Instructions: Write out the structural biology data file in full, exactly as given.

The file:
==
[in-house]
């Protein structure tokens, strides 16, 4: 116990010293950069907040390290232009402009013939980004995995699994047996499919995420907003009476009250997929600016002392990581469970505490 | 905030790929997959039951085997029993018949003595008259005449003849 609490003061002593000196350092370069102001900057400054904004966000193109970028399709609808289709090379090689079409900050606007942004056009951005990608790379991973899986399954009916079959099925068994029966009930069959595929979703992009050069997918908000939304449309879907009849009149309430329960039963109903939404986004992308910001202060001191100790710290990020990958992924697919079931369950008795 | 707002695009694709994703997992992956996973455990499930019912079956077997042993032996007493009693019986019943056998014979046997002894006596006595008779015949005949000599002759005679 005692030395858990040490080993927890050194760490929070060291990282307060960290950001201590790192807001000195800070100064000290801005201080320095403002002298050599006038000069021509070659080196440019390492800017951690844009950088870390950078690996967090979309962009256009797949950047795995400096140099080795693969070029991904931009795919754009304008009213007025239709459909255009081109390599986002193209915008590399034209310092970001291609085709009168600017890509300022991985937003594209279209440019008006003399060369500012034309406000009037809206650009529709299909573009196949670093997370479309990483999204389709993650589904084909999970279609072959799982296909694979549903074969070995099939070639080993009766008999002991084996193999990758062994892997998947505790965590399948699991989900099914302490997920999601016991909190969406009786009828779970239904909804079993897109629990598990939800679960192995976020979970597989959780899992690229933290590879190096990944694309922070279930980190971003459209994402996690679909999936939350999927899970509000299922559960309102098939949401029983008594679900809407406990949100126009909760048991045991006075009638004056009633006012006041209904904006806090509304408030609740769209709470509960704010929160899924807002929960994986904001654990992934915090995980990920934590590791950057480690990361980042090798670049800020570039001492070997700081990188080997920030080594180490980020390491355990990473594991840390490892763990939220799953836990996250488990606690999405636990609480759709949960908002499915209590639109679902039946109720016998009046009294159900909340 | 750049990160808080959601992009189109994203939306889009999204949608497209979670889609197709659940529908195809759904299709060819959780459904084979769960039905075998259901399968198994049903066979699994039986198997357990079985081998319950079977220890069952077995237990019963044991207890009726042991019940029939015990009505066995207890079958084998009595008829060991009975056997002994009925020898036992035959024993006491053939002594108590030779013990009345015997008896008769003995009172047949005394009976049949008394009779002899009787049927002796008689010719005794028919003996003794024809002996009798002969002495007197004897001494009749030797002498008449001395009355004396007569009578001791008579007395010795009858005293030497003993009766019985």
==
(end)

[in-house]
């Protein structure tokens, strides 16, 4: 116990010293950069907040390290232009402009013939980004995995699994047996499919995420907003009476009250997929600016002392990581469970505490 | 905030790929997959039951085997029993018949003595008259005449003849 609490003061002593000196350092370069102001900057400054904004966000193109970028399709609808289709090379090689079409900050606007942004056009951005990608790379991973899986399954009916079959099925068994029966009930069959595929979703992009050069997918908000939304449309879907009849009149309430329960039963109903939404986004992308910001202060001191100790710290990020990958992924697919079931369950008795 | 707002695009694709994703997992992956996973455990499930019912079956077997042993032996007493009693019986019943056998014979046997002894006596006595008779015949005949000599002759005679 005692030395858990040490080993927890050194760490929070060291990282307060960290950001201590790192807001000195800070100064000290801005201080320095403002002298050599006038000069021509070659080196440019390492800017951690844009950088870390950078690996967090979309962009256009797949950047795995400096140099080795693969070029991904931009795919754009304008009213007025239709459909255009081109390599986002193209915008590399034209310092970001291609085709009168600017890509300022991985937003594209279209440019008006003399060369500012034309406000009037809206650009529709299909573009196949670093997370479309990483999204389709993650589904084909999970279609072959799982296909694979549903074969070995099939070639080993009766008999002991084996193999990758062994892997998947505790965590399948699991989900099914302490997920999601016991909190969406009786009828779970239904909804079993897109629990598990939800679960192995976020979970597989959780899992690229933290590879190096990944694309922070279930980190971003459209994402996690679909999936939350999927899970509000299922559960309102098939949401029983008594679900809407406990949100126009909760048991045991006075009638004056009633006012006041209904904006806090509304408030609740769209709470509960704010929160899924807002929960994986904001654990992934915090995980990920934590590791950057480690990361980042090798670049800020570039001492070997700081990188080997920030080594180490980020390491355990990473594991840390490892763990939220799953836990996250488990606690999405636990609480759709949960908002499915209590639109679902039946109720016998009046009294159900909340 | 750049990160808080959601992009189109994203939306889009999204949608497209979670889609197709659940529908195809759904299709060819959780459904084979769960039905075998259901399968198994049903066979699994039986198997357990079985081998319950079977220890069952077995237990019963044991207890009726042991019940029939015990009505066995207890079958084998009595008829060991009975056997002994009925020898036992035959024993006491053939002594108590030779013990009345015997008896008769003995009172047949005394009976049949008394009779002899009787049927002796008689010719005794028919003996003794024809002996009798002969002495007197004897001494009749030797002498008449001395009355004396007569009578001791008579007395010795009858005293030497003993009766019985």